Timelapse Video of 12-day Solar Installation: Which Camera to Purchase?

Discussion in 'Beyond the Basics' started by dude712, Oct 31, 2009.

  1. dude712

    dude712 TPF Noob!

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    My current project: film the installation of a 500-panel solar array over 12 days, about 10 hours of work (and daylight, more or less) per day. Final product should be a 4-5 minute video.

    What digital still camera should I buy to make this as easy as possible? The goal is to not edit any footage after the fact, but to devise the interval time on the DSLR wisely, so that I build the video progressively: I found a great calculator for his: Vortex Media's XDCAM Time Lapse Calculator

    Ideally, I'd like to leave the camera unattended after setting it up for the client and either (1) leave it on for 12 days straight and have the option of using some of the night shots (not essential); or (2) train the client to turn the camera on every morning and off every evening, which means "cost-effective" for my client.

    What digital still camera should I buy? Budget is flexible, sub-$1k please. Most important to get a great, easy workflow that doesn't require much human intervention. Thanks in advance.

    I'd like:
    -- the ability to turn it on manual focus;
    -- to go 30 fps, and maybe have the flexibility to go 24f, but not essential
    -- to set up the interval at one photo every minute. It would be nice to have the flexibility to set it up for once every 40 seconds or 50 seconds, or 70 or 80, but doesn't seem like many cameras have that flexibility built into their interval timers (opinions about effective external intervalometers?)
    -- to be able to take the photos at 3MB, minimum resolution 1920x1080, because I want the option of finishing full HD in the video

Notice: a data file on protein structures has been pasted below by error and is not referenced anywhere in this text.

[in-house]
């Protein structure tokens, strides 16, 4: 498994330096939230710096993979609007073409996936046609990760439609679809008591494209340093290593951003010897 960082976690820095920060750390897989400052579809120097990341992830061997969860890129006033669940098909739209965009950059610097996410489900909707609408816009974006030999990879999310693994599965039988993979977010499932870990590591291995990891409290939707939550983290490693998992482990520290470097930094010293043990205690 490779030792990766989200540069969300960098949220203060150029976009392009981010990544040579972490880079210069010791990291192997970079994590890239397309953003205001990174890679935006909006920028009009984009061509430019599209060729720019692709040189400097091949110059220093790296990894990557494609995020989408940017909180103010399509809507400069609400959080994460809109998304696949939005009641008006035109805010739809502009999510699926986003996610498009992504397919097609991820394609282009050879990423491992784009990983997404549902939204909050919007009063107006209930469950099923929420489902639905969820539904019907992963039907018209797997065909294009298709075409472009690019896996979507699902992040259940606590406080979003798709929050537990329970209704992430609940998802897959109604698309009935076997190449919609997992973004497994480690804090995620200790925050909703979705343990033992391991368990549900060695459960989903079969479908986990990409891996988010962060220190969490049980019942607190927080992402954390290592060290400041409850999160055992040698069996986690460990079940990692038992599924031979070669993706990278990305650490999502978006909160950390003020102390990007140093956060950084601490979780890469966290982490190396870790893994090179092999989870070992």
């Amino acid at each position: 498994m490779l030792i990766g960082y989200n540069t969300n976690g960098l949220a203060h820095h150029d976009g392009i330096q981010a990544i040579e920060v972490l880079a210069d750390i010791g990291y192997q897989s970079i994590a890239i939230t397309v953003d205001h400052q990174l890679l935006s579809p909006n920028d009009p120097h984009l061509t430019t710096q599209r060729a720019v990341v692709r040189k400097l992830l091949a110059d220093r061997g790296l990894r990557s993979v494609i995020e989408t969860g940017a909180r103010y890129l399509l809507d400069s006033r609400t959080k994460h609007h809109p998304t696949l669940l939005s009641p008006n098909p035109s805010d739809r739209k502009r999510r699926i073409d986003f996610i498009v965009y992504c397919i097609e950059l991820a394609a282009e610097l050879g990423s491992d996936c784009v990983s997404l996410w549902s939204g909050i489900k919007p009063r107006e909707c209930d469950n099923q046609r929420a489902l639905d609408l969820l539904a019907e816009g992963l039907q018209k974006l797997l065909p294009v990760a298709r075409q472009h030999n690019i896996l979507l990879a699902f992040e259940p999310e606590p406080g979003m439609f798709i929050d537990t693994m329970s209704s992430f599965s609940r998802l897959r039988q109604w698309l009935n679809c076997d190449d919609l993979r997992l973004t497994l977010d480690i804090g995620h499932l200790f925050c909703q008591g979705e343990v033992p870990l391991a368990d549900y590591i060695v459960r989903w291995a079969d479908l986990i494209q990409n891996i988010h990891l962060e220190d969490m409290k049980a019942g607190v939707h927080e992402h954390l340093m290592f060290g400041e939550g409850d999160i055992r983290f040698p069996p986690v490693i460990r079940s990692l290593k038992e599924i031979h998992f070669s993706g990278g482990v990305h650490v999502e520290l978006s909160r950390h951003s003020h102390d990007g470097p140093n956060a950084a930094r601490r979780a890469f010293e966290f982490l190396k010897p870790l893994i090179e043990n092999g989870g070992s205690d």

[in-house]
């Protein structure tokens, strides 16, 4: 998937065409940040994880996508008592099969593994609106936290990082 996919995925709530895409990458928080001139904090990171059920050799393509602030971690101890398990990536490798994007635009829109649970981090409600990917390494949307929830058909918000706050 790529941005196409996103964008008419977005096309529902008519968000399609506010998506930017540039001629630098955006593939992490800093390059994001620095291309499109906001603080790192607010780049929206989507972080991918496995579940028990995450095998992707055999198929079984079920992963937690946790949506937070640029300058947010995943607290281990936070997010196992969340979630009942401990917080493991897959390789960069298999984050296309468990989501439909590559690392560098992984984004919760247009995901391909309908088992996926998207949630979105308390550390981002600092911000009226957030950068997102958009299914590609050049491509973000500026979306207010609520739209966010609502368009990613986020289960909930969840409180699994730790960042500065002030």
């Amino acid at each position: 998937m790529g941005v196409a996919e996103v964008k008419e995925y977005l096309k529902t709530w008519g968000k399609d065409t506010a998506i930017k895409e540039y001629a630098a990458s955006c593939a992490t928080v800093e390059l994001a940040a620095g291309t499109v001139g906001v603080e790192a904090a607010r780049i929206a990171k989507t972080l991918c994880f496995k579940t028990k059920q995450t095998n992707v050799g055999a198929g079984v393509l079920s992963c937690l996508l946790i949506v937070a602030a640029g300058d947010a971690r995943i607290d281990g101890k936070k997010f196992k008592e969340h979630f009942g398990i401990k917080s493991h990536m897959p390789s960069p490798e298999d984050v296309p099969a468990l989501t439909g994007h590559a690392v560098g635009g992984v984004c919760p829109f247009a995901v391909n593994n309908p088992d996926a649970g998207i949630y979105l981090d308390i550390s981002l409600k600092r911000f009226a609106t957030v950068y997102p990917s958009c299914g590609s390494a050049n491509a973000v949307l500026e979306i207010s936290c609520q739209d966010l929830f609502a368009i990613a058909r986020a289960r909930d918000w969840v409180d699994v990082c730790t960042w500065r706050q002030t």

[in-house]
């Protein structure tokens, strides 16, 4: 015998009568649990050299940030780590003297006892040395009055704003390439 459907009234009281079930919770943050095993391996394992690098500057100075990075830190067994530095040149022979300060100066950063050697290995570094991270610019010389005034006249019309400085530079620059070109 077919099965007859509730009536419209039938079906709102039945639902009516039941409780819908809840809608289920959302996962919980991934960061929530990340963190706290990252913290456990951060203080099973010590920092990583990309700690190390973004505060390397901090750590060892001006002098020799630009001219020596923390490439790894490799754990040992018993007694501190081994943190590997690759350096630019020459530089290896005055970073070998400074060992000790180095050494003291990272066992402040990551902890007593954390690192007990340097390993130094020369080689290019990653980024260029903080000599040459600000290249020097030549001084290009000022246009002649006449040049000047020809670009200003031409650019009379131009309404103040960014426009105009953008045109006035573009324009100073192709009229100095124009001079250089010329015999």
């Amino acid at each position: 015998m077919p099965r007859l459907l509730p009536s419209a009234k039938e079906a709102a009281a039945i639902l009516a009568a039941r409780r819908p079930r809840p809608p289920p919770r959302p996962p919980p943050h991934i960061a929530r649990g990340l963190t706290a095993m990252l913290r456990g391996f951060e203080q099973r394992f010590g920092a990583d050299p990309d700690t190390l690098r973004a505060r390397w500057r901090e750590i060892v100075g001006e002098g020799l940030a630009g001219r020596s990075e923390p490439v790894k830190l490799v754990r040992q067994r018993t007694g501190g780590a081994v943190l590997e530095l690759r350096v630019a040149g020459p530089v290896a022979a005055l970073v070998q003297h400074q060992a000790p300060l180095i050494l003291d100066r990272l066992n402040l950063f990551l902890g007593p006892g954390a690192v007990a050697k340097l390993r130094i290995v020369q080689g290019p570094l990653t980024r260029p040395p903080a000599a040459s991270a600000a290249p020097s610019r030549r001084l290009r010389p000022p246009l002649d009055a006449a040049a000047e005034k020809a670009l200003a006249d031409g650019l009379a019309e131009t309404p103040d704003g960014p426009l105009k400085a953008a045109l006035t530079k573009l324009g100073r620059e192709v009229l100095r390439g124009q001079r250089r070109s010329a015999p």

-- to be able to take photos for at least 10 hours per day (the Pentax Optio, for example, has a 6 hour limit), and probably 12 just to be safe.
    -- to be able to have a 32GB SD card to be able to store thousands of photos and maybe only dump them once during the 12-day project.
    -- to have the camera automatically assemble the 600 photos per day or so into a video. I use FCP, and it should be compatible with FCP. No editing on this project!
    -- must have AC adaptor capability
    -- And ideally, if you turn the camera off for the evening and then turn it on the next morning, it should have the same settings and be ready to go for the same set-up. Press "go."

    The goal is to devise a workflow that is as full-proof as possible, requiring minimal human intervention -- and thus very cost-effective for my client. They are willing to pay more on the camera to achieve a workflow that one of the guys at the solar installation can handle -- in which they would not need a film professional.

    Thanks in advance for any advice you can offer with regard to a specific equipment list and workflow!
     
  2. ErectedGryphon

    ErectedGryphon TPF Noob!

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  3. Garbz

    Garbz No longer a newbie, moving up!

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    There are no options that meet all that criteria.

    - All DSLRs and many P&S have manual focus.
    - Modern DSLRs can do 30fps video (D90, D300s)
    - The D200, D300, D700 have built in interval timers that can do that. The D300s meets the video requirements too. Every other camera needs an external intervalometer. They are available on ebay for sub $100.
    - No photo camera I have seen has minimum resolution of 1920x1080. Those aren't photo dimensions. Do this in post processing.
    - No camera I have seen can take continuous photos for 10 hours on one charge. You'll need an external powersupply with a powerpack for the camera. Not sure about what models have this, my D200 does so I assume the D300s solution that fits so far would too.
    - 32GB SD card? Well try 32GB CF card and the D300s is still an option.